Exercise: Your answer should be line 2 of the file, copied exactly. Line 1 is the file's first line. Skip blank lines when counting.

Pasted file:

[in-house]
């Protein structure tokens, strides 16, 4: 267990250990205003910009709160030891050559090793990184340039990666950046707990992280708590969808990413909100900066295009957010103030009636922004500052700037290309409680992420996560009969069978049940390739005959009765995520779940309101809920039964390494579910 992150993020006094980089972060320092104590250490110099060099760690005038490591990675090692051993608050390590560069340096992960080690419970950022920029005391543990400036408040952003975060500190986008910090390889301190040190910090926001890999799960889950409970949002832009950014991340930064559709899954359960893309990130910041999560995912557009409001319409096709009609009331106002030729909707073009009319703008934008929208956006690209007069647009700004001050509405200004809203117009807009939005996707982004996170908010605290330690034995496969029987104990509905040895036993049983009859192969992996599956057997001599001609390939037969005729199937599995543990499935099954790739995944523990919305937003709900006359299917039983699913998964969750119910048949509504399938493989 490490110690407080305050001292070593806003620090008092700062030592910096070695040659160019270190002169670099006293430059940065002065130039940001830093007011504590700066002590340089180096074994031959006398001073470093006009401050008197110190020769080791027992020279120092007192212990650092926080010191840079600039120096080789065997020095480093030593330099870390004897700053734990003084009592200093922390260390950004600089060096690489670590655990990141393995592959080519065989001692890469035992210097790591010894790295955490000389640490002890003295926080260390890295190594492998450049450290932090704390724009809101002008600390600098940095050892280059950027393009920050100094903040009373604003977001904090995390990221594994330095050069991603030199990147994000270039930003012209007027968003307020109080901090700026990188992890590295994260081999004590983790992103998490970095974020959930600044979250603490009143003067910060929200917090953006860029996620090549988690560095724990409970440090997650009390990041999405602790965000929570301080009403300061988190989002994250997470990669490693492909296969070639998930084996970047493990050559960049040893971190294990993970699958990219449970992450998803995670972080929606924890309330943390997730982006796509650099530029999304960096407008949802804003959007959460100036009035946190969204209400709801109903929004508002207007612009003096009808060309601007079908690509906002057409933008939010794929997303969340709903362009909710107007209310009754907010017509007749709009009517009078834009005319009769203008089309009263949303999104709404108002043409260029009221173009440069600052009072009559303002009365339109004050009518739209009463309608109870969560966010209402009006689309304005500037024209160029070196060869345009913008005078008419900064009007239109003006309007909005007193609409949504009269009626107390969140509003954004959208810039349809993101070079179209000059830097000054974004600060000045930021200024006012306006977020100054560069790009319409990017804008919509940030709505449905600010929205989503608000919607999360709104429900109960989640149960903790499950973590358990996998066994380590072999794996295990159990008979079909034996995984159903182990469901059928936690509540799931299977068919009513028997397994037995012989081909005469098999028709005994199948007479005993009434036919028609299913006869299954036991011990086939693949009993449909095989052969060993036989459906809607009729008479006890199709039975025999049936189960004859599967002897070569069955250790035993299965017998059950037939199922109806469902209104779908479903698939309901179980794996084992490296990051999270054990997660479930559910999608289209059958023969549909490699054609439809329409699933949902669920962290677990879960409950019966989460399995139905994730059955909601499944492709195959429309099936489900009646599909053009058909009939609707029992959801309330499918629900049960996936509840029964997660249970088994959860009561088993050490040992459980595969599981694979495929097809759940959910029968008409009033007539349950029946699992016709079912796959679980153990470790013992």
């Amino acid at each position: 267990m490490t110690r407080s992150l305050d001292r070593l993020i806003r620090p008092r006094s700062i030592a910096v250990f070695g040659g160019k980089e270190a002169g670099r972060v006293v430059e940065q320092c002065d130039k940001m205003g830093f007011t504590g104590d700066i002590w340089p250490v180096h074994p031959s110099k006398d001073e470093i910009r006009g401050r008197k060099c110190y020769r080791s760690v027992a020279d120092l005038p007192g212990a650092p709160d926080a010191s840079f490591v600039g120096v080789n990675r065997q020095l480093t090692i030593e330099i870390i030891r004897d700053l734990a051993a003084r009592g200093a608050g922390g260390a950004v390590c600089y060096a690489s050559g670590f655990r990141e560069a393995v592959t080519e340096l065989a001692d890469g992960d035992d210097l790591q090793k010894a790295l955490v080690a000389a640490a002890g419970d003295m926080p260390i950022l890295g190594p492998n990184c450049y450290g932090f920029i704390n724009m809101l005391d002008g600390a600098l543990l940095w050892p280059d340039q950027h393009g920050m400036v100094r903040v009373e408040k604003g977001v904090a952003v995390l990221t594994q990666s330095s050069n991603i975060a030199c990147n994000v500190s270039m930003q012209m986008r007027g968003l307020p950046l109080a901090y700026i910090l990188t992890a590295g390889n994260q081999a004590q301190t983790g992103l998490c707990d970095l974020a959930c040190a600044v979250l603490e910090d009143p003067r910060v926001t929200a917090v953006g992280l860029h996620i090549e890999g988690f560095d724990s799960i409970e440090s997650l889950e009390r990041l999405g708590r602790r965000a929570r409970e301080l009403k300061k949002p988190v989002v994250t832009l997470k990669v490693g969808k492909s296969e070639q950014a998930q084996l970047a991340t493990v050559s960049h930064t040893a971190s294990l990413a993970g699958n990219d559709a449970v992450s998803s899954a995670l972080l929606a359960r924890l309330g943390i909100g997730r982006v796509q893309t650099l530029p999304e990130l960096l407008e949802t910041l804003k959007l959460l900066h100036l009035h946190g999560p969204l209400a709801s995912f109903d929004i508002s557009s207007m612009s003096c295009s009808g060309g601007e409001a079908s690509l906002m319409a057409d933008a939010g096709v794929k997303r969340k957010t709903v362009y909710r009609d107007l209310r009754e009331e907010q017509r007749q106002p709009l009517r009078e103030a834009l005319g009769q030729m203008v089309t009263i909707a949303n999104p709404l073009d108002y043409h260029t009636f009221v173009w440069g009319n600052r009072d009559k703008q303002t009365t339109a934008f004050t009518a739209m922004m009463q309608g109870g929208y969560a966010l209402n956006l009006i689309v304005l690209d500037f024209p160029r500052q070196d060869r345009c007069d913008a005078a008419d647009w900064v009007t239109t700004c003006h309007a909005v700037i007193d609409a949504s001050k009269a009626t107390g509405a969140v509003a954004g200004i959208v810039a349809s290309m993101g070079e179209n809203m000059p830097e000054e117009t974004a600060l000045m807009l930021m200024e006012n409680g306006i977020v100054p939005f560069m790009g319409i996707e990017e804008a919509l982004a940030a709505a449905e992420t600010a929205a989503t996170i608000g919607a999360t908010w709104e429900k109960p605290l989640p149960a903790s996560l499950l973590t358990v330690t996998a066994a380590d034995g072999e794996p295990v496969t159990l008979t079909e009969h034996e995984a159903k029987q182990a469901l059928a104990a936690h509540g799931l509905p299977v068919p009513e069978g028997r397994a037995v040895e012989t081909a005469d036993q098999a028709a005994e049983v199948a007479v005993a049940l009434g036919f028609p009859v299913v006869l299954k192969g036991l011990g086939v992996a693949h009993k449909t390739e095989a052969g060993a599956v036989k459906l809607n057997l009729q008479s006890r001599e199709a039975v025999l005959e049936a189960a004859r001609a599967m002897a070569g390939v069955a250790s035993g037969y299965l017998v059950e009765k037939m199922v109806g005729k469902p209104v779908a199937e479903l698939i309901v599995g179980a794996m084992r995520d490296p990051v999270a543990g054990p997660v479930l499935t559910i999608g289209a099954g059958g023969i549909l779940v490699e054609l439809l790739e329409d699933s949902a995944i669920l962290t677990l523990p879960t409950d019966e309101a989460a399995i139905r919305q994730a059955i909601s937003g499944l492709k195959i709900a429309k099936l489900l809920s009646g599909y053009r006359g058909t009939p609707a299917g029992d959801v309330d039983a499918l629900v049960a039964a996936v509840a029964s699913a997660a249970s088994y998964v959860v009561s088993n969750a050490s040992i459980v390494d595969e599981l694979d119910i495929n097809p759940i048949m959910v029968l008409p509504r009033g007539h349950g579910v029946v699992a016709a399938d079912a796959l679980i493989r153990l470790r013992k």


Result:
């Protein structure tokens, strides 16, 4: 267990250990205003910009709160030891050559090793990184340039990666950046707990992280708590969808990413909100900066295009957010103030009636922004500052700037290309409680992420996560009969069978049940390739005959009765995520779940309101809920039964390494579910 992150993020006094980089972060320092104590250490110099060099760690005038490591990675090692051993608050390590560069340096992960080690419970950022920029005391543990400036408040952003975060500190986008910090390889301190040190910090926001890999799960889950409970949002832009950014991340930064559709899954359960893309990130910041999560995912557009409001319409096709009609009331106002030729909707073009009319703008934008929208956006690209007069647009700004001050509405200004809203117009807009939005996707982004996170908010605290330690034995496969029987104990509905040895036993049983009859192969992996599956057997001599001609390939037969005729199937599995543990499935099954790739995944523990919305937003709900006359299917039983699913998964969750119910048949509504399938493989 490490110690407080305050001292070593806003620090008092700062030592910096070695040659160019270190002169670099006293430059940065002065130039940001830093007011504590700066002590340089180096074994031959006398001073470093006009401050008197110190020769080791027992020279120092007192212990650092926080010191840079600039120096080789065997020095480093030593330099870390004897700053734990003084009592200093922390260390950004600089060096690489670590655990990141393995592959080519065989001692890469035992210097790591010894790295955490000389640490002890003295926080260390890295190594492998450049450290932090704390724009809101002008600390600098940095050892280059950027393009920050100094903040009373604003977001904090995390990221594994330095050069991603030199990147994000270039930003012209007027968003307020109080901090700026990188992890590295994260081999004590983790992103998490970095974020959930600044979250603490009143003067910060929200917090953006860029996620090549988690560095724990409970440090997650009390990041999405602790965000929570301080009403300061988190989002994250997470990669490693492909296969070639998930084996970047493990050559960049040893971190294990993970699958990219449970992450998803995670972080929606924890309330943390997730982006796509650099530029999304960096407008949802804003959007959460100036009035946190969204209400709801109903929004508002207007612009003096009808060309601007079908690509906002057409933008939010794929997303969340709903362009909710107007209310009754907010017509007749709009009517009078834009005319009769203008089309009263949303999104709404108002043409260029009221173009440069600052009072009559303002009365339109004050009518739209009463309608109870969560966010209402009006689309304005500037024209160029070196060869345009913008005078008419900064009007239109003006309007909005007193609409949504009269009626107390969140509003954004959208810039349809993101070079179209000059830097000054974004600060000045930021200024006012306006977020100054560069790009319409990017804008919509940030709505449905600010929205989503608000919607999360709104429900109960989640149960903790499950973590358990996998066994380590072999794996295990159990008979079909034996995984159903182990469901059928936690509540799931299977068919009513028997397994037995012989081909005469098999028709005994199948007479005993009434036919028609299913006869299954036991011990086939693949009993449909095989052969060993036989459906809607009729008479006890199709039975025999049936189960004859599967002897070569069955250790035993299965017998059950037939199922109806469902209104779908479903698939309901179980794996084992490296990051999270054990997660479930559910999608289209059958023969549909490699054609439809329409699933949902669920962290677990879960409950019966989460399995139905994730059955909601499944492709195959429309099936489900009646599909053009058909009939609707029992959801309330499918629900049960996936509840029964997660249970088994959860009561088993050490040992459980595969599981694979495929097809759940959910029968008409009033007539349950029946699992016709079912796959679980153990470790013992």